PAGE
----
A byproduct of this burgeoning of the power of the nation state is the further rise of nationalism itself. This nationalism has primarily taken two forms: “COVID nationalism” and “vaccine nationalism.” With people around the world looking to their national and provincial governments for confidence and security, the consequence is that societies turn inward and become more guarded, more selfish, less globally-oriented, and more nationalist. We also see that reflected in the rolling obscenity of global vaccine distribution, where vaccines have been allocated in a non-coordinated fashion, oblivious to human need and often driven by foreign policy imperatives. The losers from vaccine nationalism are the most vulnerable, who have fallen off the world’s political radar screen.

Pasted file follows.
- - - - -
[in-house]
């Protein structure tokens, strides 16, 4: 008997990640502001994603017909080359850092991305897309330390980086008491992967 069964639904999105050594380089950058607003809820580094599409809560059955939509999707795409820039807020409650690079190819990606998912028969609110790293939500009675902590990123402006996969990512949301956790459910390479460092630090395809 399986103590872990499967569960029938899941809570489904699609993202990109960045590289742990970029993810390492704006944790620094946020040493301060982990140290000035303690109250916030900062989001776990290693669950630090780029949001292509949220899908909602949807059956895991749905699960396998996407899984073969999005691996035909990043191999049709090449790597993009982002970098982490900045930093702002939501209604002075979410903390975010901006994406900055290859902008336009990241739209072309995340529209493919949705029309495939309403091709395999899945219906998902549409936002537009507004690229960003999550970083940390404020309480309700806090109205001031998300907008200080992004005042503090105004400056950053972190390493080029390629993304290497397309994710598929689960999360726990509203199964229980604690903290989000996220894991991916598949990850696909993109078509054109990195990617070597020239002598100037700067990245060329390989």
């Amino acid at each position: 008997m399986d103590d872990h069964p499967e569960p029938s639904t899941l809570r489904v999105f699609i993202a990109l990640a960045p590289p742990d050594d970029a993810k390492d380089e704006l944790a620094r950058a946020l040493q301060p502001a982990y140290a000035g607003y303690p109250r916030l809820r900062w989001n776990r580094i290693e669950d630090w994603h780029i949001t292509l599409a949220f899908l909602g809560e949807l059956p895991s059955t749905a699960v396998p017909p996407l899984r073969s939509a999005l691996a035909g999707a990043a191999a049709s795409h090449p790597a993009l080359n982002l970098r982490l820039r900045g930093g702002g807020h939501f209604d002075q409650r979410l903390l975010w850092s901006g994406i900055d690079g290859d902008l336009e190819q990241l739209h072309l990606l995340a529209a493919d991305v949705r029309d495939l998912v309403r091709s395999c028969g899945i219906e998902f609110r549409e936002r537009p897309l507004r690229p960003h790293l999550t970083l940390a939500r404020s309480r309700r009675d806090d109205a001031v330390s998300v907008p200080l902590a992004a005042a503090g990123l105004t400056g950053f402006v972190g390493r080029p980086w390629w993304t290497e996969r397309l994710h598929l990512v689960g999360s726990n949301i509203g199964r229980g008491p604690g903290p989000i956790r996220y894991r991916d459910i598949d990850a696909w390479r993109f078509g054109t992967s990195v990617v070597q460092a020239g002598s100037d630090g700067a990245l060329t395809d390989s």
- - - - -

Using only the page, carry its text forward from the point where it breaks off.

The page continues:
Second, COVID-19 has also wrought havoc on the global economy. Economists are still measuring this, in terms of lost production, economic “scarring”—particularly on employment—and a burgeoning and re-legitimized protectionism as global supply chains have failed on distributing both PPE and vaccines. For example, America’s workforce is 8.5 million people smaller than 12 months ago. That provides just one snapshot of the economic impact in terms of lost employment. Global foreign direct investment also fell 35 percent in 2020, and while around two-thirds of that loss was recovered in 2021, the recovery remains uneven. The same difficult picture is emerging for many economies around the world.